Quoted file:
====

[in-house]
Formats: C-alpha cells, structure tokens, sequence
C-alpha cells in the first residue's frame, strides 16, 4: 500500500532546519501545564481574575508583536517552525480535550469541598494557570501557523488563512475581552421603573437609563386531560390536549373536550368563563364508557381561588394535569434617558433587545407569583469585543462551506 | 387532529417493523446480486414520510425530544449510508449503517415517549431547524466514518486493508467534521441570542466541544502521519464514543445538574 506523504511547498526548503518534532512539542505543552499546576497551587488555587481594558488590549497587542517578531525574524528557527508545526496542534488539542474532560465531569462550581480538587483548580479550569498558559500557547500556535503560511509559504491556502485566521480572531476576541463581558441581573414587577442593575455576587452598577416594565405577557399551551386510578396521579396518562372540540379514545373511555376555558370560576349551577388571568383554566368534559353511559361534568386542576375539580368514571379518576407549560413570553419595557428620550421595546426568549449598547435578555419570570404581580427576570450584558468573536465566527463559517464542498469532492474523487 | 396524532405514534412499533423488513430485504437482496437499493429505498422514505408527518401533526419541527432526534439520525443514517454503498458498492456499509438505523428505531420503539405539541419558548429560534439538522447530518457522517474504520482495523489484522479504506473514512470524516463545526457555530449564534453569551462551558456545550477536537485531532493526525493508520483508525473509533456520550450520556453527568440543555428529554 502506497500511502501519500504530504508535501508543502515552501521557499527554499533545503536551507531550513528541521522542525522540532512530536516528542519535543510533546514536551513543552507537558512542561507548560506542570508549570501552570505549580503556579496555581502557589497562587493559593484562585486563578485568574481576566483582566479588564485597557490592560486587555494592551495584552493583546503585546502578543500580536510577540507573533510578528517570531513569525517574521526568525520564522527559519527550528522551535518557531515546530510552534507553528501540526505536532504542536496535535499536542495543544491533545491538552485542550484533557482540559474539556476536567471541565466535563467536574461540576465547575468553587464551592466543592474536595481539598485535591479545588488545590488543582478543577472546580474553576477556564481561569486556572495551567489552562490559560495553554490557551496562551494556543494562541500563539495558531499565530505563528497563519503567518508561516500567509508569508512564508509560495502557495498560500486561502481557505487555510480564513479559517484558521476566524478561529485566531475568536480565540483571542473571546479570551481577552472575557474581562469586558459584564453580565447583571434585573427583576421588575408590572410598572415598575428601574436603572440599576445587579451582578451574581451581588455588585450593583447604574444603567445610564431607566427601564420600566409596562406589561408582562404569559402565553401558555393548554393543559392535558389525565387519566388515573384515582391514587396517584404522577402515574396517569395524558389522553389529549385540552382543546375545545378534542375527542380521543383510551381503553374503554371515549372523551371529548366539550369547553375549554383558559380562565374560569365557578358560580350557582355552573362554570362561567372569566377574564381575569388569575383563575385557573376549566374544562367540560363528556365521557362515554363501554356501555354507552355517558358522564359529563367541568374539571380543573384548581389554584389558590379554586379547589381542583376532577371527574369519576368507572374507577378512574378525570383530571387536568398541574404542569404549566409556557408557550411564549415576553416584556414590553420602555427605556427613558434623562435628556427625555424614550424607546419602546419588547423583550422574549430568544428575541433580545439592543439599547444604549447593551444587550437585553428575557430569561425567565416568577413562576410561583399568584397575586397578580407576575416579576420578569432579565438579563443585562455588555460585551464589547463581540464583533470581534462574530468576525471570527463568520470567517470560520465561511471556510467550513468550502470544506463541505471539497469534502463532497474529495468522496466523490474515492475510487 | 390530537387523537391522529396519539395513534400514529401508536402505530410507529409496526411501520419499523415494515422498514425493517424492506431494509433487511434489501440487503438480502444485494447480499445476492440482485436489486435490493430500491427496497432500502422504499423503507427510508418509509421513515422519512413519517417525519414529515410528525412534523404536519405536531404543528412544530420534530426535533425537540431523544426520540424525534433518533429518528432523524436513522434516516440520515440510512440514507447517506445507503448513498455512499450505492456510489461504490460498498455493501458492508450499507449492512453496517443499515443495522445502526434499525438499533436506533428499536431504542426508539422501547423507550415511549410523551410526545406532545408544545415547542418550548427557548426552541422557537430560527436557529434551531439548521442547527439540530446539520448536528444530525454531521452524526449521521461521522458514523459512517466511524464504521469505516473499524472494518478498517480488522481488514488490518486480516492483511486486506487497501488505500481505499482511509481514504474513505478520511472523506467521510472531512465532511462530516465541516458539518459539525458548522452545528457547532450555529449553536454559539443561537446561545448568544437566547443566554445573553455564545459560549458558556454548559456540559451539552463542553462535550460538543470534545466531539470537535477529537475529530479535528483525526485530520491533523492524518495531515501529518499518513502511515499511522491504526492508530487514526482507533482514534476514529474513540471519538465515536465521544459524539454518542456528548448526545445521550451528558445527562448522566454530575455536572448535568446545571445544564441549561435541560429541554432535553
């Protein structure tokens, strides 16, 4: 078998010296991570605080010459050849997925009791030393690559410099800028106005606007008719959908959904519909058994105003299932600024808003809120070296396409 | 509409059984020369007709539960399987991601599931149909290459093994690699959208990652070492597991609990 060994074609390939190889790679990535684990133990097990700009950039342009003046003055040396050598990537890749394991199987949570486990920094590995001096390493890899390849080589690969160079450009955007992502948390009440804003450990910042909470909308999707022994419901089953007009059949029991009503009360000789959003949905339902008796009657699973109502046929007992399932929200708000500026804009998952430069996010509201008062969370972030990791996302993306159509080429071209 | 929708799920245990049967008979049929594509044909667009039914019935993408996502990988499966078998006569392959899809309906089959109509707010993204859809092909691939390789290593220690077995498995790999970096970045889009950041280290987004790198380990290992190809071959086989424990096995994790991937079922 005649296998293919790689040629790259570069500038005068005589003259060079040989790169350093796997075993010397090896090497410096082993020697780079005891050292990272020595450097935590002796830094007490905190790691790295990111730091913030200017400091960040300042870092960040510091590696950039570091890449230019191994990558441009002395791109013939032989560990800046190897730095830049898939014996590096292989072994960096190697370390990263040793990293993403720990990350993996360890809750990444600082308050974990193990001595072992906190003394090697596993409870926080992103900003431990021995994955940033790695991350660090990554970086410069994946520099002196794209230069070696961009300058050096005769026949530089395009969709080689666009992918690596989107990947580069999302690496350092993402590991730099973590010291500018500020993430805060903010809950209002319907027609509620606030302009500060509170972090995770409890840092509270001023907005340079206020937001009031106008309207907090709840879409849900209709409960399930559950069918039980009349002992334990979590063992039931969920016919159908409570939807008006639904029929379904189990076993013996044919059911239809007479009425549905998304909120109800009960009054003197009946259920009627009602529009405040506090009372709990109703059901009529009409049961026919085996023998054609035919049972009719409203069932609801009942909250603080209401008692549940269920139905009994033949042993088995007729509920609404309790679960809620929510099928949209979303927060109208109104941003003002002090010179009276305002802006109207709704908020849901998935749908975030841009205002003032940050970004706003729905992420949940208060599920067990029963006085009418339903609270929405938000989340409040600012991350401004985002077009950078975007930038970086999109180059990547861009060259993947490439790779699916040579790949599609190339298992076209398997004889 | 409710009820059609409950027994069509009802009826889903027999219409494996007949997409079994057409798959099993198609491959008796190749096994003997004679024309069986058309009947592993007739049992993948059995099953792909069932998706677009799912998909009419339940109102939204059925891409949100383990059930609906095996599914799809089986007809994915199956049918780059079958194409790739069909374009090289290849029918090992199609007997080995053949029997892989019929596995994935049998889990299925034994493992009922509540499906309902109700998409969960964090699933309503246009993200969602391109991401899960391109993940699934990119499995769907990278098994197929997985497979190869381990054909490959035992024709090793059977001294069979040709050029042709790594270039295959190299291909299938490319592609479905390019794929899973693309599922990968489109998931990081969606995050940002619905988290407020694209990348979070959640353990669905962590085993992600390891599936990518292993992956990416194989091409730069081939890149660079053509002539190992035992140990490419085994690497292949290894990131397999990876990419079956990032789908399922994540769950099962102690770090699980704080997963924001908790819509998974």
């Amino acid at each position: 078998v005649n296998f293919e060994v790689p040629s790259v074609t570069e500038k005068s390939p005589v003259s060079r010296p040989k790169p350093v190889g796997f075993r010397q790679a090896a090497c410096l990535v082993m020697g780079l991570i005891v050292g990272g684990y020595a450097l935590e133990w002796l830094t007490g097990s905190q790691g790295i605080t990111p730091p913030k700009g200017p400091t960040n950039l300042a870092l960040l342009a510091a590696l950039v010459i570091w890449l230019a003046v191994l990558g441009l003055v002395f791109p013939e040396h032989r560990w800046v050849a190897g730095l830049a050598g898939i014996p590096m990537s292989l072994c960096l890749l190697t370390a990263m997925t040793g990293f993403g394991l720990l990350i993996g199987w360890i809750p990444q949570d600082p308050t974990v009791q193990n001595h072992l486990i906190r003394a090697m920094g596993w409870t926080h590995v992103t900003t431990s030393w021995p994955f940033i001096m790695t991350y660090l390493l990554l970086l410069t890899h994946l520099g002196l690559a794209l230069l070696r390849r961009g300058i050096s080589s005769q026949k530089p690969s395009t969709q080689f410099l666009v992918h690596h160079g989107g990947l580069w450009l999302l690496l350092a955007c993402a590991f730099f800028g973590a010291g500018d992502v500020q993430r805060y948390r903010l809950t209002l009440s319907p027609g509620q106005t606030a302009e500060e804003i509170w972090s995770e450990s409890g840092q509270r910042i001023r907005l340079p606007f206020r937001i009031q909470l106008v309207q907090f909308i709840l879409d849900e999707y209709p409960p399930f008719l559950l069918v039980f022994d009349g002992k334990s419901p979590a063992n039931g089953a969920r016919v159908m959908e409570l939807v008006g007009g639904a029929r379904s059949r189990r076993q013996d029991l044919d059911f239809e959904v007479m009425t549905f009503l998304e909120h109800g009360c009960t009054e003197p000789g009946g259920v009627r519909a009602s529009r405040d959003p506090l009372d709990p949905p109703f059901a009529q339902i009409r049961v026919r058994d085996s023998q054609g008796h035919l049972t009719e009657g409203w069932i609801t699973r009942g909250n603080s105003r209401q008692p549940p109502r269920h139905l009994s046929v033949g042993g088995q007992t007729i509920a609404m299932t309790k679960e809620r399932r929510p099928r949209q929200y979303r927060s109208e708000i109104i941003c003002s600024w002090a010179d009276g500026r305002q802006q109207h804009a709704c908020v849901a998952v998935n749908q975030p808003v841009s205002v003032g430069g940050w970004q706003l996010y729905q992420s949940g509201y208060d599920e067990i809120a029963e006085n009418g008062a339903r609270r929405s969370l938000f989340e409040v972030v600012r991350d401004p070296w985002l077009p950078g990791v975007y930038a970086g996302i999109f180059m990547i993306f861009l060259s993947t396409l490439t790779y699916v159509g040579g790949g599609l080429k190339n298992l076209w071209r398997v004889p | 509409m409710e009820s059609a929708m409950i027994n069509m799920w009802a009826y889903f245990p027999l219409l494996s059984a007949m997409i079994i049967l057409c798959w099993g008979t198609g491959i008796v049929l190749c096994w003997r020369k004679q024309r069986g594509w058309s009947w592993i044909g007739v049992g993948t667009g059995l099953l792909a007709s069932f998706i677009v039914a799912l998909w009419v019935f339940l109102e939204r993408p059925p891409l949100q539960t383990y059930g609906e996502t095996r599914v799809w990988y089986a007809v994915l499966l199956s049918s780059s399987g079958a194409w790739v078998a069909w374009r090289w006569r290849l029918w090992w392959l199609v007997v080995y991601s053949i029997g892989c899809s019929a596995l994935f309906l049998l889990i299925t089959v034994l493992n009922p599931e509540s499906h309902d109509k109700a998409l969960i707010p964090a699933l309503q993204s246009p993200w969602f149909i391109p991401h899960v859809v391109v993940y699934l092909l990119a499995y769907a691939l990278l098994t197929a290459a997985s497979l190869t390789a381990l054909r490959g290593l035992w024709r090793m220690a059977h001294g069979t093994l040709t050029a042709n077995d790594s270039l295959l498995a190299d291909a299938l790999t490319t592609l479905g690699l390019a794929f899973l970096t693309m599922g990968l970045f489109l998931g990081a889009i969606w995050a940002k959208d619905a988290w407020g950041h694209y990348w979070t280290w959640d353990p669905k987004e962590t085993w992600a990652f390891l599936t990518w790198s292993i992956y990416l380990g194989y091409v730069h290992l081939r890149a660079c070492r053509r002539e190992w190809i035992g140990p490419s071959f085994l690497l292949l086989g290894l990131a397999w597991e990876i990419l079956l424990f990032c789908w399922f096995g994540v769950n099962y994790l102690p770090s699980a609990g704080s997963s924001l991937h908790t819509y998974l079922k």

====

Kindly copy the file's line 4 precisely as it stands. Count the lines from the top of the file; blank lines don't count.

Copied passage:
């Protein structure tokens, strides 16, 4: 078998010296991570605080010459050849997925009791030393690559410099800028106005606007008719959908959904519909058994105003299932600024808003809120070296396409 | 509409059984020369007709539960399987991601599931149909290459093994690699959208990652070492597991609990 060994074609390939190889790679990535684990133990097990700009950039342009003046003055040396050598990537890749394991199987949570486990920094590995001096390493890899390849080589690969160079450009955007992502948390009440804003450990910042909470909308999707022994419901089953007009059949029991009503009360000789959003949905339902008796009657699973109502046929007992399932929200708000500026804009998952430069996010509201008062969370972030990791996302993306159509080429071209 | 929708799920245990049967008979049929594509044909667009039914019935993408996502990988499966078998006569392959899809309906089959109509707010993204859809092909691939390789290593220690077995498995790999970096970045889009950041280290987004790198380990290992190809071959086989424990096995994790991937079922 005649296998293919790689040629790259570069500038005068005589003259060079040989790169350093796997075993010397090896090497410096082993020697780079005891050292990272020595450097935590002796830094007490905190790691790295990111730091913030200017400091960040300042870092960040510091590696950039570091890449230019191994990558441009002395791109013939032989560990800046190897730095830049898939014996590096292989072994960096190697370390990263040793990293993403720990990350993996360890809750990444600082308050974990193990001595072992906190003394090697596993409870926080992103900003431990021995994955940033790695991350660090990554970086410069994946520099002196794209230069070696961009300058050096005769026949530089395009969709080689666009992918690596989107990947580069999302690496350092993402590991730099973590010291500018500020993430805060903010809950209002319907027609509620606030302009500060509170972090995770409890840092509270001023907005340079206020937001009031106008309207907090709840879409849900209709409960399930559950069918039980009349002992334990979590063992039931969920016919159908409570939807008006639904029929379904189990076993013996044919059911239809007479009425549905998304909120109800009960009054003197009946259920009627009602529009405040506090009372709990109703059901009529009409049961026919085996023998054609035919049972009719409203069932609801009942909250603080209401008692549940269920139905009994033949042993088995007729509920609404309790679960809620929510099928949209979303927060109208109104941003003002002090010179009276305002802006109207709704908020849901998935749908975030841009205002003032940050970004706003729905992420949940208060599920067990029963006085009418339903609270929405938000989340409040600012991350401004985002077009950078975007930038970086999109180059990547861009060259993947490439790779699916040579790949599609190339298992076209398997004889 | 409710009820059609409950027994069509009802009826889903027999219409494996007949997409079994057409798959099993198609491959008796190749096994003997004679024309069986058309009947592993007739049992993948059995099953792909069932998706677009799912998909009419339940109102939204059925891409949100383990059930609906095996599914799809089986007809994915199956049918780059079958194409790739069909374009090289290849029918090992199609007997080995053949029997892989019929596995994935049998889990299925034994493992009922509540499906309902109700998409969960964090699933309503246009993200969602391109991401899960391109993940699934990119499995769907990278098994197929997985497979190869381990054909490959035992024709090793059977001294069979040709050029042709790594270039295959190299291909299938490319592609479905390019794929899973693309599922990968489109998931990081969606995050940002619905988290407020694209990348979070959640353990669905962590085993992600390891599936990518292993992956990416194989091409730069081939890149660079053509002539190992035992140990490419085994690497292949290894990131397999990876990419079956990032789908399922994540769950099962102690770090699980704080997963924001908790819509998974």